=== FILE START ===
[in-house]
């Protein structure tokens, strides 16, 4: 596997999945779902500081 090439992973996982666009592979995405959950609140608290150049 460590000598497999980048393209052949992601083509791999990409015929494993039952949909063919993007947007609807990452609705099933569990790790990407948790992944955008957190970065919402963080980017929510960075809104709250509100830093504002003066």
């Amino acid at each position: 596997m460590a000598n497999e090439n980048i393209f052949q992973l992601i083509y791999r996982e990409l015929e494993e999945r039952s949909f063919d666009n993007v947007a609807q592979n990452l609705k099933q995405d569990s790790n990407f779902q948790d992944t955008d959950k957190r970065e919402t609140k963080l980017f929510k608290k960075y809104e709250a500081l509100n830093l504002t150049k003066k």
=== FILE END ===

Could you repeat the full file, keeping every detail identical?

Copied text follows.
[in-house]
């Protein structure tokens, strides 16, 4: 596997999945779902500081 090439992973996982666009592979995405959950609140608290150049 460590000598497999980048393209052949992601083509791999990409015929494993039952949909063919993007947007609807990452609705099933569990790790990407948790992944955008957190970065919402963080980017929510960075809104709250509100830093504002003066």
């Amino acid at each position: 596997m460590a000598n497999e090439n980048i393209f052949q992973l992601i083509y791999r996982e990409l015929e494993e999945r039952s949909f063919d666009n993007v947007a609807q592979n990452l609705k099933q995405d569990s790790n990407f779902q948790d992944t955008d959950k957190r970065e919402t609140k963080l980017f929510k608290k960075y809104e709250a500081l509100n830093l504002t150049k003066k």